Clashes have erupted across Turkey as Kurdish protesters have taken to the streets against the Islamic State’s advances on the town of Kobani on the Turkish-Syrian border, and what they said was Ankara’s inadequate response to the threat.
The Kurdish People’s Democratic Party (HDP) in Turkey summoned the country’s Kurds to the streets to protest IS and the subsequent response from the ruling AKP party.
In Istanbul, Turkish police hit a human rights lawyer and protester in the head with a tear gas canister, reportedly leaving him in critical condition.
A further protester was shot dead by police, according to local media reports. Twenty-five-year-old Hakan Buksur was killed in Varto, eastern Turkey. Seventeen-year-old Umut Bozkurt was also seriously injured while protesting in Varto, eastern Turkey.
Protesters swarmed into Diyarbakir, southeastern Turkey, burning tires, while a statue of Turkey’s first president, Mustafa Kemal Ataturk, was set alight in Baskale, southeastern Turkey.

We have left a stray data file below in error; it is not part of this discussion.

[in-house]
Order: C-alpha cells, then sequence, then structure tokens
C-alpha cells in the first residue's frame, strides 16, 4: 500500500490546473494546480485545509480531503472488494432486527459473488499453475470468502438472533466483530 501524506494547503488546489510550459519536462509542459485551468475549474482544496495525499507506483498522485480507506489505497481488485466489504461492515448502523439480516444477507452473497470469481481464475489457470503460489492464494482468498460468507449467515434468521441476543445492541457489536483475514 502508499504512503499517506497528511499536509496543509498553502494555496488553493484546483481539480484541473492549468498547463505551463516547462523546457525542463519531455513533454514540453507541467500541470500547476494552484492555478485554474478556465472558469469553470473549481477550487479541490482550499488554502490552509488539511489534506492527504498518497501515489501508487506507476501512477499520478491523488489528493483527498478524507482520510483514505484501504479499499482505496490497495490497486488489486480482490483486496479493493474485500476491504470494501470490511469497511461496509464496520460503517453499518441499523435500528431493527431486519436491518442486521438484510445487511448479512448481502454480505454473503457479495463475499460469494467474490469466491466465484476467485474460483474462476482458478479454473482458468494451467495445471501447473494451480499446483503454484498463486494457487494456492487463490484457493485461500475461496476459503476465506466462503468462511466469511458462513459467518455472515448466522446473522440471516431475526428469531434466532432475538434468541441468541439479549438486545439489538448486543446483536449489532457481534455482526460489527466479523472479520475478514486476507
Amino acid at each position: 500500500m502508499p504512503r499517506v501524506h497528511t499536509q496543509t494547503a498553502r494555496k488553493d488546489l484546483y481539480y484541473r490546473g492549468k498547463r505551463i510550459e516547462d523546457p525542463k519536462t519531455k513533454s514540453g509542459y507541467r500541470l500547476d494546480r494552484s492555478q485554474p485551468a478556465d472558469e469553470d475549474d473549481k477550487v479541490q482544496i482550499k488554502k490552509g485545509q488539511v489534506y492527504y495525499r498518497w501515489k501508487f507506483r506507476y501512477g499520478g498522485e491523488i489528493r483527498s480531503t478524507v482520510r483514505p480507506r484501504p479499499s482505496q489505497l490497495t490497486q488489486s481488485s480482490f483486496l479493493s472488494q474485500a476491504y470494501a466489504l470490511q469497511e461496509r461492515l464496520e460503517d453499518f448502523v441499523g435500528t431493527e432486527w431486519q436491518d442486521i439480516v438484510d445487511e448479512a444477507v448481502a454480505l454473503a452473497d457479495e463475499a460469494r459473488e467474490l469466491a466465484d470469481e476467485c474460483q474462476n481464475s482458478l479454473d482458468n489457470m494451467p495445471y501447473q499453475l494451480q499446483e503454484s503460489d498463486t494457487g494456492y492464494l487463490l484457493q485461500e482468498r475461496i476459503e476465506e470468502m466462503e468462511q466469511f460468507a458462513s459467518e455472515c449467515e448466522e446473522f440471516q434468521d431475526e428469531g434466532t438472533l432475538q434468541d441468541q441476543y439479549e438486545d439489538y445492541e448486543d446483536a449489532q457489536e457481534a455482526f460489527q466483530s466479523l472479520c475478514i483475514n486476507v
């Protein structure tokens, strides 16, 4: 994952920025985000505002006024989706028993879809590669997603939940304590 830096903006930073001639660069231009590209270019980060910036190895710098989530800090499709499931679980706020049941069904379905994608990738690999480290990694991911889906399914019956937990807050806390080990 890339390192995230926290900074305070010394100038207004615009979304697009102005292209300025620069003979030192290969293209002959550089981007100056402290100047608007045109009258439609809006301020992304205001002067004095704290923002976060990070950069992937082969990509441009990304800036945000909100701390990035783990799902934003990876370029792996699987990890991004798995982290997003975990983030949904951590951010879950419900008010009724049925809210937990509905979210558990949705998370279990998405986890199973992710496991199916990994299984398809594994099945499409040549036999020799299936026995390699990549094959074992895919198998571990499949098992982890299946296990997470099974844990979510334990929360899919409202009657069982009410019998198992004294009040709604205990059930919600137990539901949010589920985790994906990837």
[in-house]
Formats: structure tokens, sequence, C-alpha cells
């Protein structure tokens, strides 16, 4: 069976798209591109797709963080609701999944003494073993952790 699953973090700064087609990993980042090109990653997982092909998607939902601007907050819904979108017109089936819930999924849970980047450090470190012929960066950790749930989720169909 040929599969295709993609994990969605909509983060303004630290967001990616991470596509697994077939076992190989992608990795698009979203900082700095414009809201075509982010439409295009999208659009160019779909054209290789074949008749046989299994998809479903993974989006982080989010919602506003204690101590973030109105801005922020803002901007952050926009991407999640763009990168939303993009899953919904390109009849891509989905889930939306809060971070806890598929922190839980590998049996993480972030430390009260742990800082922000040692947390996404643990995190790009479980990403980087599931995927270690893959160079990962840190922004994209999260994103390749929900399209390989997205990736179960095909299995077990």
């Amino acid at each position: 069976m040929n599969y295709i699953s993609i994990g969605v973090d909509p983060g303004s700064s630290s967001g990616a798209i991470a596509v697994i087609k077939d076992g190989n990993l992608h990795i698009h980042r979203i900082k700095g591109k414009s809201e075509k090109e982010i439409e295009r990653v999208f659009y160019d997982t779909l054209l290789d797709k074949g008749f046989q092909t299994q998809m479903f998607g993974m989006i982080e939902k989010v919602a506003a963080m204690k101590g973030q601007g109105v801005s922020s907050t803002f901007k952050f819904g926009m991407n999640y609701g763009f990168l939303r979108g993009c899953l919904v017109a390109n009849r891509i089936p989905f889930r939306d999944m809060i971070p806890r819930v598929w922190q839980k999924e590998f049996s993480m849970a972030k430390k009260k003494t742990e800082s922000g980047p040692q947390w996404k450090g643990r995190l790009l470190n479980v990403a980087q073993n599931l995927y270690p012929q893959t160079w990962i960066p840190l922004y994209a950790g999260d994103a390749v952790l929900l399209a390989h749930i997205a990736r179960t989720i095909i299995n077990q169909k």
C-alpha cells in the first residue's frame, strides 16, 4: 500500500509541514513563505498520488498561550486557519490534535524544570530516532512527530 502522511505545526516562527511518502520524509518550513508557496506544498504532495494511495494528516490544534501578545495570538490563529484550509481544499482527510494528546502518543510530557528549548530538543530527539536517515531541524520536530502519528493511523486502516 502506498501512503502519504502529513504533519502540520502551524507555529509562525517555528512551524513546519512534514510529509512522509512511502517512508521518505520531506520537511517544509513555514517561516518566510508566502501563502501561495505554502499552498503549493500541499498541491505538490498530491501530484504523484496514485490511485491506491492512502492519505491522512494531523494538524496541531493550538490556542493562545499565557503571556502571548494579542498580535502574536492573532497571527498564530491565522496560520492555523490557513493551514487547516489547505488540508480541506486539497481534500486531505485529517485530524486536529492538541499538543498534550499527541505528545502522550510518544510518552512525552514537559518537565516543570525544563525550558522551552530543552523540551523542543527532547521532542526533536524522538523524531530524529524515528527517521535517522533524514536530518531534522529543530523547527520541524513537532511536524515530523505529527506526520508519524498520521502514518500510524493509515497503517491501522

The rally was part of Europe-wide Kurdish demonstrations against the IS offensive, with participants demanding increased aid for the Kurdish forces struggling to hold off the militants in the country.
Oxford Circus tube station in central London was temporarily closed overnight after one such protest.
The third floor of the European Parliament’s building in Brussels was also overrun by Kurdish protesters.
A further 600 people demonstrated in Berlin, and the Dutch Parliament in The Hague was also briefly occupied.
Some countries have been arming Kurdish forces or have undertaken airstrikes. However, the airstrikes have not yet stopped the Islamic State offensive.
Later Tuesday, Turkey’s President Recep Tayyip Erdogan announced that Kobani was “about to fall” to the jihadists.
Some 412 people have died in the three weeks of fighting between IS and Kurdish fighters in Kobani across the past three weeks, according to the UK-based Syrian Observatory for Human Rights.